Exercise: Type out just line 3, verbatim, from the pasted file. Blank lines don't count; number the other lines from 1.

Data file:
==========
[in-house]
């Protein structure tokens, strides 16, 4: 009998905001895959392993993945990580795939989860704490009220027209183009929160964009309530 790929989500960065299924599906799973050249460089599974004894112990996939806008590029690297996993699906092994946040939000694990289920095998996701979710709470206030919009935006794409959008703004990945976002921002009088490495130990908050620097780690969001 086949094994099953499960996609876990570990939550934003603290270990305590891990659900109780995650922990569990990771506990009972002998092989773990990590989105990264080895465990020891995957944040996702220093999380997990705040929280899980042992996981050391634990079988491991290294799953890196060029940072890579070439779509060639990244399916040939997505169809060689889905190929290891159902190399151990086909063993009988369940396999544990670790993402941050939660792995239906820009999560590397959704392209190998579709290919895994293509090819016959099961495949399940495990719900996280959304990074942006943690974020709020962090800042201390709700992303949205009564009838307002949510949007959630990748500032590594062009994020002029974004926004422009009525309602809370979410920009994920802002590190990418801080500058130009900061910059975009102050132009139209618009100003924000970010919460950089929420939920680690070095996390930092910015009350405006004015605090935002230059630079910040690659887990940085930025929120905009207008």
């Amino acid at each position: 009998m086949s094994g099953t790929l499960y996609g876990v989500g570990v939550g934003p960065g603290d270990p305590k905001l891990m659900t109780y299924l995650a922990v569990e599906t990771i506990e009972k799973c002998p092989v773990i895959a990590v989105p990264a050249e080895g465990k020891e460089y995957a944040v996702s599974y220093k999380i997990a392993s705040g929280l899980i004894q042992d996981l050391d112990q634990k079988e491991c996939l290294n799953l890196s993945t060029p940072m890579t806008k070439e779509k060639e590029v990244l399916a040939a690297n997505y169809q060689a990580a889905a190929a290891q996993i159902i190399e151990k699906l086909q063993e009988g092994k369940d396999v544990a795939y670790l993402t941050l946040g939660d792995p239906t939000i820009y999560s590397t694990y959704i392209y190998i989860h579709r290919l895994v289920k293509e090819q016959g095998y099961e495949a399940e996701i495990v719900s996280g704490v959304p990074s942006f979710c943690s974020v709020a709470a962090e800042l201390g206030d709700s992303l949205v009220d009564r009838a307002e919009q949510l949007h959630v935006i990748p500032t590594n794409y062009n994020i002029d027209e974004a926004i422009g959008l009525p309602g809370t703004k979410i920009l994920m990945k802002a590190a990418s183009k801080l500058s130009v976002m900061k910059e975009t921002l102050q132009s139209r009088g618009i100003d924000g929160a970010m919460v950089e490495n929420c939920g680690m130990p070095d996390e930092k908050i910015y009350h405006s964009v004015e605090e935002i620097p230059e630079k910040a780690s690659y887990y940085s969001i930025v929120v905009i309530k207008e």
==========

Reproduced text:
């Amino acid at each position: 009998m086949s094994g099953t790929l499960y996609g876990v989500g570990v939550g934003p960065g603290d270990p305590k905001l891990m659900t109780y299924l995650a922990v569990e599906t990771i506990e009972k799973c002998p092989v773990i895959a990590v989105p990264a050249e080895g465990k020891e460089y995957a944040v996702s599974y220093k999380i997990a392993s705040g929280l899980i004894q042992d996981l050391d112990q634990k079988e491991c996939l290294n799953l890196s993945t060029p940072m890579t806008k070439e779509k060639e590029v990244l399916a040939a690297n997505y169809q060689a990580a889905a190929a290891q996993i159902i190399e151990k699906l086909q063993e009988g092994k369940d396999v544990a795939y670790l993402t941050l946040g939660d792995p239906t939000i820009y999560s590397t694990y959704i392209y190998i989860h579709r290919l895994v289920k293509e090819q016959g095998y099961e495949a399940e996701i495990v719900s996280g704490v959304p990074s942006f979710c943690s974020v709020a709470a962090e800042l201390g206030d709700s992303l949205v009220d009564r009838a307002e919009q949510l949007h959630v935006i990748p500032t590594n794409y062009n994020i002029d027209e974004a926004i422009g959008l009525p309602g809370t703004k979410i920009l994920m990945k802002a590190a990418s183009k801080l500058s130009v976002m900061k910059e975009t921002l102050q132009s139209r009088g618009i100003d924000g929160a970010m919460v950089e490495n929420c939920g680690m130990p070095d996390e930092k908050i910015y009350h405006s964009v004015e605090e935002i620097p230059e630079k910040a780690s690659y887990y940085s969001i930025v929120v905009i309530k207008e």